22…Na3??  I saw 23.Rf2, and was going to play it, but then looked for his idea and started to think he might have something up his sleeve and believed his move (fearing 24.Nc2 and any further maneuver to come with the knight such as to b4 and then d3), then couldn’t believe that I hadn’t played 23.Rf2 immediately after I had played 23.Qb2?  I was down to around 2 minutes and 14 seconds on the clock, and was exhausted, which was unfortunate that I had let such a thing happen at this particular time-control.  With a second time-control, I should have been pulling out of this correctly, but not with the 30 seconds per move, which is so much more draining in some ways as you have to pace yourself more, energy and time.

25.g3?? loses.  25.Nf2 is still unclear, and White may still be better here.  I resigned with 6 seconds on my clock.

Round 4

I had 45 minutes remaining at the end of this game.

New Players

I played this Round 1 game against a bullet/blitz player, where this is his first regular game.  He has been playing chess for quite some time, don’t know how many years, didn’t ask about any online rating, but he’s not a kid, closer to my age, so probably for many years.

He resigned after I played my 55th move, so I simply added my post-game analysis to the end of it, and was prepared to play it OTB.  I saw this line, but only looked at 58…Kxe7?? OTB.

Alex pointed out that I missed a more immediate finish earlier with 42.Rhf1!

There was a new group of four unrated players, two whom I hadn’t seen before.  There were no upsets, as the new group somehow got paired as Black against the veteran group.


Round 1

My opponent in this game was provisionally rated at 826 after 9 games, but for example his rating was 586 after 5 games, and he said he is mid 1500’s online.  I was winning at times, but his strength was on defense and not giving me any of the easy wins I’ve become accustomed to at such ratings.  In fact, my desire to find the easy win and knowingly pass up on a winning endgame was just one of my follies.  He’s provisionally rated, so any result from this game shouldn’t affect my rating much, only his rating.

10…Nf8.  10…Ne4 could be immediately played here, and Black has equalized about as much as one could reasonably expect.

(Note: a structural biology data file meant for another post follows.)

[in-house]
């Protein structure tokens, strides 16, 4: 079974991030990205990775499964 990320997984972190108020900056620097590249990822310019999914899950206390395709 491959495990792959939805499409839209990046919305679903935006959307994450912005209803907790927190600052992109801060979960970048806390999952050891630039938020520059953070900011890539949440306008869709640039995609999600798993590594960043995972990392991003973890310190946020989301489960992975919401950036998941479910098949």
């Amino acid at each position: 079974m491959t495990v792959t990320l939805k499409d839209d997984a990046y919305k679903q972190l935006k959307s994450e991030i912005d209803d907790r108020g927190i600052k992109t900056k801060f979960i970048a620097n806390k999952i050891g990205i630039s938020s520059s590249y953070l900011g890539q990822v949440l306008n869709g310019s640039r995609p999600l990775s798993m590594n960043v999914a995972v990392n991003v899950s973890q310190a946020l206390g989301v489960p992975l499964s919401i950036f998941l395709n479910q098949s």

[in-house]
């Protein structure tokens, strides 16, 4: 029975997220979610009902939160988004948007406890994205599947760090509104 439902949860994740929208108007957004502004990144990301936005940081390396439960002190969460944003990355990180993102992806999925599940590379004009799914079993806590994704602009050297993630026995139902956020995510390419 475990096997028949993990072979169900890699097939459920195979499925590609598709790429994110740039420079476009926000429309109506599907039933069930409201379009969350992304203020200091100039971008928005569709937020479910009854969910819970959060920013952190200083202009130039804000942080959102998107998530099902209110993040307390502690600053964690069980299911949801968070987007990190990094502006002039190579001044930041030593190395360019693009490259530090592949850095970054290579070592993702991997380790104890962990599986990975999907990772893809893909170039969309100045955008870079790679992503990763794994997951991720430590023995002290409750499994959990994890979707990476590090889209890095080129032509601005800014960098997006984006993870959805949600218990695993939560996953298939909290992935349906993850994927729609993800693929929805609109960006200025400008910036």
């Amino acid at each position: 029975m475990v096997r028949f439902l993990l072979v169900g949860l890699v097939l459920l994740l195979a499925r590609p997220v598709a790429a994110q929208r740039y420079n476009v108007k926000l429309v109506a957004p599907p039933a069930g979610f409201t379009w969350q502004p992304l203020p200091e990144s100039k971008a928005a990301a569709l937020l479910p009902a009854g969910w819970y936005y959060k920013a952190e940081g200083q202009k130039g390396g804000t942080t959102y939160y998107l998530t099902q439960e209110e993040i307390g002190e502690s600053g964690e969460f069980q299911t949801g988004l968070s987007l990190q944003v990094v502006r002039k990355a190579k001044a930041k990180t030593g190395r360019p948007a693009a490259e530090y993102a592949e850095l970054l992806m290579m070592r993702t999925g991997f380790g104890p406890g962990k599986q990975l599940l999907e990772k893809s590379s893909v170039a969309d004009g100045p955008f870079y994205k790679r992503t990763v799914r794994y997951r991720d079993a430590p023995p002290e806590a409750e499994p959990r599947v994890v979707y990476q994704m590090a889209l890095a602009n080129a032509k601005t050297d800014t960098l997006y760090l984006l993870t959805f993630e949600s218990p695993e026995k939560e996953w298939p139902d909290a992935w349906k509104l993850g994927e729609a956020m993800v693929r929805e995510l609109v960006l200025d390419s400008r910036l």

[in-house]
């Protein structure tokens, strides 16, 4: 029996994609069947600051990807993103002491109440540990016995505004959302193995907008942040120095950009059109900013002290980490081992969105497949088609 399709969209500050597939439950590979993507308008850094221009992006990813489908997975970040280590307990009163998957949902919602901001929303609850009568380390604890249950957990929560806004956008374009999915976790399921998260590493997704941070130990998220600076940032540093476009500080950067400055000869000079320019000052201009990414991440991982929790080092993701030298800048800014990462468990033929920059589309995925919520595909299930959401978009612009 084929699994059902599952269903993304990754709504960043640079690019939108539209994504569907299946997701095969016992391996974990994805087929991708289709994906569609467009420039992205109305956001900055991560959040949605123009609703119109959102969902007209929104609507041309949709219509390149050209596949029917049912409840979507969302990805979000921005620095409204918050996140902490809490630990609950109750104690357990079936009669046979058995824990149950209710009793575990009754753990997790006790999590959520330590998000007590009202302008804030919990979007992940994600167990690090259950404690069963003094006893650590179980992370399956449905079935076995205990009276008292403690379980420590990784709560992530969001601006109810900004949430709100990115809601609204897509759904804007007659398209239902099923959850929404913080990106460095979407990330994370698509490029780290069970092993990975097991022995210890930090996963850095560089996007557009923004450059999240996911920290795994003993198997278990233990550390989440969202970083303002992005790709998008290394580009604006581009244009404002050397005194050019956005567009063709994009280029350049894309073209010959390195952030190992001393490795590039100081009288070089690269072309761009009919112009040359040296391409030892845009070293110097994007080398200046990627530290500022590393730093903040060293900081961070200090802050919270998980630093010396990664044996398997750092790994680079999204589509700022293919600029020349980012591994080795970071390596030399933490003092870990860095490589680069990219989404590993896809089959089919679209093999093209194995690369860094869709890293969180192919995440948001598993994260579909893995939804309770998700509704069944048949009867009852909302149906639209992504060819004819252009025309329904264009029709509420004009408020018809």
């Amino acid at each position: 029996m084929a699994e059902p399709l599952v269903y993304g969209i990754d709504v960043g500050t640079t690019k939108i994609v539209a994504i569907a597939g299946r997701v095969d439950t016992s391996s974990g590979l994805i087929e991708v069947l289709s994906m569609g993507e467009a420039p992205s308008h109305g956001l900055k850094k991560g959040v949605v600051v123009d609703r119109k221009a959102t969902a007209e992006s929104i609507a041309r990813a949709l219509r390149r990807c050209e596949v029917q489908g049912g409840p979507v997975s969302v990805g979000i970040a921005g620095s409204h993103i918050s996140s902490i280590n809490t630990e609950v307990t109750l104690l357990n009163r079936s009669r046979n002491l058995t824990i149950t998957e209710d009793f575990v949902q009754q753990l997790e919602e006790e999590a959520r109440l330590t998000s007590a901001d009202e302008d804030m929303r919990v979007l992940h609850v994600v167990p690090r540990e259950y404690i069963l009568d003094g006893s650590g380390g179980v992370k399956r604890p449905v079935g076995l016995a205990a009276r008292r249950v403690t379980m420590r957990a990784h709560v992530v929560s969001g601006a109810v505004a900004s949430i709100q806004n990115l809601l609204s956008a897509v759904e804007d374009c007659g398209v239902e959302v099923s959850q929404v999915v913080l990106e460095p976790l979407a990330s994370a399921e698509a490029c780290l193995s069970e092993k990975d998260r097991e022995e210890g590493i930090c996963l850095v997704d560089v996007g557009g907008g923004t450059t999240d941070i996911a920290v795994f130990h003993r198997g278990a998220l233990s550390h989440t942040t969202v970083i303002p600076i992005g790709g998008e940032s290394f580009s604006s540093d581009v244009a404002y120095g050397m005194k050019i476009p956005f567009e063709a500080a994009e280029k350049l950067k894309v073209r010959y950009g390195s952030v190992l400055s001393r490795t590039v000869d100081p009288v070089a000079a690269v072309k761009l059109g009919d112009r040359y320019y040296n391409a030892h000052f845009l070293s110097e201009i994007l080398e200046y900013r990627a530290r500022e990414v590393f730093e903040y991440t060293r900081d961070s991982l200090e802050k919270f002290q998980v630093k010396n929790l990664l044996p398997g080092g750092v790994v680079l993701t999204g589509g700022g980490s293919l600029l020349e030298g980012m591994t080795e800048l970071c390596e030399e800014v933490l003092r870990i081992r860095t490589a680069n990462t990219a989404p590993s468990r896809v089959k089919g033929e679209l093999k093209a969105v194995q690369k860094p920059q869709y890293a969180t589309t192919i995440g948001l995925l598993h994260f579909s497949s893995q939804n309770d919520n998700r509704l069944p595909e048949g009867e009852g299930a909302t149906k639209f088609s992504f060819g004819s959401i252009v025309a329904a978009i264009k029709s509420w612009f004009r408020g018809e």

11…Bd7  I played the first ten moves on the increment, but here I spent 20 minutes gathering my thoughts on what I wanted to do with the position.  I found that it took me about half an hour actually to clear the cobwebs from the championship blitz tournament the night before – where I went 3/10.  Blitz does help me to make decisions faster, but it hurts my OTB thinking process drastically; how I think and visualize lines in my head, etc.

19…g5?!  White has drifted into this -+ position, but now I see a winning line, but decide to bypass the free pawn and clamp down for even more.  I saw that the simple 19…Re6, 20.Qg5 QxQ, 21.hxQ Rg6 (…Rh6, 22.Be2 – probably more accurate than 22.g3) would win a pawn, but I decided to be a little brash and arrogant here and hunt for more.

20…Bxg3.  Impatience, miscalculation, defiance.  Unless there is a better defense, 20…Qh6, 21.Kh2 g4, 22.h4 Qxh4+ should be a simple win for Black.

20.Re2!  If 20…Bg4, 21.Qe1! relieves quite a bit of tension for White.

25…f5?  My “arrogant” plan was in case I only got three pawns for the piece to create a “pawn-wave” as is Master Brian Wall’s famous moniker, and here I was caught busy with both how to implement this plan and moving too quickly on the clock to see that Black has a simple -+ position after 25…Bc4 followed by 26…Be6 winning the exchange.  But now, in the game, I spot this too late, as ….f5 gave White this checking resource to get out of it.

29…Rf8?  29…Qg6 looks much more accurate, but White just as surprisingly backs off from an attack with 31.Qh5-d1.

32…h5.  Here I was goading White to sac the exchange on c4, as I did not want to get into a passive position on the queenside after 32…Be6.

34.Qe2.  I was quite worried that White would play 34.Qc2 and take on c4 with the bishop instead, so was relieved to see this idea of taking with the queen, OTB.

36….QxQ.  I considered playing 36…Qd5, but was worried about what might happen, with potentially surrendering an attack to Black.  Expert Paul A. liked 36…Qd5 and if 37.Qa6 with idea of 38.Bc4, Black can back off with …Qd7, but this looks like opening a Pandora’s Box to me, which I was not keen on doing against such a lower-rated player.

42.Kh2!  I was so confident of victory here that I had squandered precious minutes for no reason, as if to gloat over what I expected to happen next.  After he defended his position so nicely, I didn’t have the clock as a resource to try all over again either.